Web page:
An unfortunate consequence of this is what I call “instant documentation”. Normally, when developers document functions, they are focused on documenting the behaviour of the function, and not the big picture or the 10,000m view. Extrapolate this to all functions and classes in the code and the entire documentation becomes about the trees in the forest, while excluding the forest itself. Users of the API are now unaware of why a certain structure/behavior exists, they are unaware of the interdependencies between the API components (except when bitten badly by them) and are unaware of the thought process behind the behavior, all of which are lost in the minds of the creators.
Sadly, there is now no incentive to write classic documentation like that of early versions of MFC, or like that in the *-nix man pages. No engineer gets to the Principal level by writing good documentation. What is worse is that even books are now being written this way, essentially printing copies of generated documentation. Which is a shame because this reduces developers to search-engine users rather than system-aware engineers. It prevents transfer of useful insights from those who build these APIs to those who use them.
4. Your test cases shall be your sample code
I have been frustrated time and again, by the sparseness and triviality of the sample code that accompany libraries. Why not supply test code written to test the API as samples? At least in theory, test code should cover corner cases, combinations of functions, and other conditions that would interest users of the function/class.
5. You will make simple things easy, complex things possible
This is probably the golden rule of API development. The API must be easy to use for the most common scenarios. Most things must be accomplished with one or a few function calls. At the same time, users who have complex requirement should be able to meet them, maybe by writing complex code.
6. You will NOT write incomplete APIs
Completeness of an API is of course, a relative measure. It is easy, in the name of completeness, to fall down the slope of adding too much functionality. For instance, adding an encrpyt() method to a String class! On the other hand, today’s agile API writers fall into the YAGNI trap, by not adding necessary functionality – like a cache that does not have a clear() method! APIs must have the full set of methods that a typical user might consider necessary.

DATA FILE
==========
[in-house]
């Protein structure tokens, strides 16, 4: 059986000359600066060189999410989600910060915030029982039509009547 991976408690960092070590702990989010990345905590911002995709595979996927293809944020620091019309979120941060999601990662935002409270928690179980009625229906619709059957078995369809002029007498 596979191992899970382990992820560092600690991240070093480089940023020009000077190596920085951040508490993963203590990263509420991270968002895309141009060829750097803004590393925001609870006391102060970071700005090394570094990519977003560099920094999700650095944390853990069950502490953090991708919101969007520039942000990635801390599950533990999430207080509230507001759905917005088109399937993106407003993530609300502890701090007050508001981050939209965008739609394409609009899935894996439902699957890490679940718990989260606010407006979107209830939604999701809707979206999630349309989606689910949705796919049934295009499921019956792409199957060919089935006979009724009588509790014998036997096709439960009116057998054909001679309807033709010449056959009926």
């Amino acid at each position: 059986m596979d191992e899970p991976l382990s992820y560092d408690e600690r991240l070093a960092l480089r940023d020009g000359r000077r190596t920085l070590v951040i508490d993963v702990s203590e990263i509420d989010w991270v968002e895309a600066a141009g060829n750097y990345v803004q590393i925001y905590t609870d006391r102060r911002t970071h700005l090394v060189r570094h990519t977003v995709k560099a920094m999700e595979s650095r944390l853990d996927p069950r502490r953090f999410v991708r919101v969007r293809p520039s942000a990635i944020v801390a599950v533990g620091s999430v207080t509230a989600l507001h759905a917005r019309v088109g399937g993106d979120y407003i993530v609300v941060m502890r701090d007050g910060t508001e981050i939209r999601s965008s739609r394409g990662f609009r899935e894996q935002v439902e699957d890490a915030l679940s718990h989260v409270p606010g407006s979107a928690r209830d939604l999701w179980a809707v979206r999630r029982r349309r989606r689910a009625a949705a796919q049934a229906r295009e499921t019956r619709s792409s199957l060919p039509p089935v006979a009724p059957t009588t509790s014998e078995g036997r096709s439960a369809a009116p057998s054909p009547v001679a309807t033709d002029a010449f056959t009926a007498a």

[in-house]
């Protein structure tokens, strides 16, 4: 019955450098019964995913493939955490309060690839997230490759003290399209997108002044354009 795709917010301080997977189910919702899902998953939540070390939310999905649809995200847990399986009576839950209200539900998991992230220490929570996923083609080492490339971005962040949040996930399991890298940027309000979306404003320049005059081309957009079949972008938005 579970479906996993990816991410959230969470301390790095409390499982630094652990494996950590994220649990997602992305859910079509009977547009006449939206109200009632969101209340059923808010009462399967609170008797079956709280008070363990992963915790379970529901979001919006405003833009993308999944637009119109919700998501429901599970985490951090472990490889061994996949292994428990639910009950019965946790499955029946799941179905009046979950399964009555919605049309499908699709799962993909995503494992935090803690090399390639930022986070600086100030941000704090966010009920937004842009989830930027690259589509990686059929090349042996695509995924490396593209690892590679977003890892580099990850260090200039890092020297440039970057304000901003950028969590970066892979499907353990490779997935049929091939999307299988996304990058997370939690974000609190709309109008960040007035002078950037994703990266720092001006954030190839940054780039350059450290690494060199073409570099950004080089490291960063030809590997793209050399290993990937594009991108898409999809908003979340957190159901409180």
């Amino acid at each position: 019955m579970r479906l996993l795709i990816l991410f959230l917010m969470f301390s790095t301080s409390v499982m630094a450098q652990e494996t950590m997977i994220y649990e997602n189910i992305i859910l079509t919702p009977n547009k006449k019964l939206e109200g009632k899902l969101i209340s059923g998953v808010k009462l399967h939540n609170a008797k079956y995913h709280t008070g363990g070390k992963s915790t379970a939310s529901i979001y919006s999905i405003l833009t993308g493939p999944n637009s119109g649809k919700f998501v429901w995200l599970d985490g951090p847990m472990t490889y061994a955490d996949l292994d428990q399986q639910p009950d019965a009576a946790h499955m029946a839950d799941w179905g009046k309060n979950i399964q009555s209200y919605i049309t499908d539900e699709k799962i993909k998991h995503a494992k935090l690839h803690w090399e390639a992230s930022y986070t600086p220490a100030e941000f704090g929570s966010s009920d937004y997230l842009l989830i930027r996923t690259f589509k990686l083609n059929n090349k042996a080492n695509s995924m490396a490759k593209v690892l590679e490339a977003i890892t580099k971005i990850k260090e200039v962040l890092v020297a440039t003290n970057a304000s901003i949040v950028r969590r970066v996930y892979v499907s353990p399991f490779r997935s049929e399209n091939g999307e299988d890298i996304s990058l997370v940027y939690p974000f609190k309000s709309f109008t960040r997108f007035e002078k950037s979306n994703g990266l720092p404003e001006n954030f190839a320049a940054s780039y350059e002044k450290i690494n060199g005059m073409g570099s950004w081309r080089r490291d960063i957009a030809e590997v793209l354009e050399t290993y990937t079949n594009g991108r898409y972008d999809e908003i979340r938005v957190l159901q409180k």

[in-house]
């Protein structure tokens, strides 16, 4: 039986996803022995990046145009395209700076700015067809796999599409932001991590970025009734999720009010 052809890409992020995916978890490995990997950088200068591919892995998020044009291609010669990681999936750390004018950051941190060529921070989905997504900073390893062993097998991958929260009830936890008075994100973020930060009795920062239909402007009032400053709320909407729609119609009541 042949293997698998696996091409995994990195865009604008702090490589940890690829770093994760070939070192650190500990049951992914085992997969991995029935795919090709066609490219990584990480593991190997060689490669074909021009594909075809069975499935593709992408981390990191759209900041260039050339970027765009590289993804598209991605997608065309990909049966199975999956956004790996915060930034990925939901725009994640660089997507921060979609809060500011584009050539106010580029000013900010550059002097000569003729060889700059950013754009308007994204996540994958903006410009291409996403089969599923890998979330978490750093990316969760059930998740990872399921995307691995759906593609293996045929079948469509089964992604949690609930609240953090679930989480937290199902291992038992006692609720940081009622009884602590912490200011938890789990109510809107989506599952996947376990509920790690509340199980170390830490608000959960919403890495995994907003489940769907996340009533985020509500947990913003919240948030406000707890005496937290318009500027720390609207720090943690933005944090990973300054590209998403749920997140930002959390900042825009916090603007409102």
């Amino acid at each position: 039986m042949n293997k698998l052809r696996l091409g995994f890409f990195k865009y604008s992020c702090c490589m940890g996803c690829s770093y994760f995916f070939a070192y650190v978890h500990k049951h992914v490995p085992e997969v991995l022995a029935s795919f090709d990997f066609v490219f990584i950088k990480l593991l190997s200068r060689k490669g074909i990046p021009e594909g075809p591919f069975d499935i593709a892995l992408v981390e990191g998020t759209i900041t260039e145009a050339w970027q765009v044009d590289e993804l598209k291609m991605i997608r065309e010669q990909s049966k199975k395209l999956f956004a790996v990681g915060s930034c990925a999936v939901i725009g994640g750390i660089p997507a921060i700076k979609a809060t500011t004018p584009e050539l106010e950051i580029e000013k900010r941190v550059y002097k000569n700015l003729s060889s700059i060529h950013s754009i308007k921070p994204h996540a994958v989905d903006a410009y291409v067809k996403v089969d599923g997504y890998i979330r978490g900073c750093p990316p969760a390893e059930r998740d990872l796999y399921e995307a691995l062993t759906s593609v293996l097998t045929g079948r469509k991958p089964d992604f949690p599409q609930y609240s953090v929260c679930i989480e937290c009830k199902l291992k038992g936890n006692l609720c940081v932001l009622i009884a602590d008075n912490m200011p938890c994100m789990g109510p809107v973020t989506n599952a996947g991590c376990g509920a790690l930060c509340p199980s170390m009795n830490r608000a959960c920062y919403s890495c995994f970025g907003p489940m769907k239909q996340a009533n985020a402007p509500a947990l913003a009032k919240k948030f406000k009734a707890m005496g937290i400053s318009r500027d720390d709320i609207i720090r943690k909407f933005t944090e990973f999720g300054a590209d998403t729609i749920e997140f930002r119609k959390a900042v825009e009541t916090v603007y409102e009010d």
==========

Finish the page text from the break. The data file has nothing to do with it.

7. You will avoid the “Kingdom of nouns”
APIs are no different from books. Have too many characters in your book, and the resulting mental overload will turn off most readers (with honourable exceptions of George R R Martin and Tom Clancy). So, think about every word you use for your class and function names. Class names are concepts – use as few of them as necessary. Use standard verb-ese for function names – like store/retrieve instead of AddToStore and GetFromStore – the simpler names have the full meaning of the longer ones with none of the conceptual overload. And never, never overload the meaning of a common verb to do something other than what its common usage suggests.
8. Your code shall be idempotent
Idempotency is probably the most important property in today’s multi-threaded, distributed environments. If your API depends on state, it is inherently unsuitable for a world where computations fail and are retried!
Before I conclude, apologies for the lack of examples, the poor organization and the length of the post. I’ve been away from writing for too long now .
Needless to say, even though I present examples from the Microsoft world, these problems are not exclusive to it.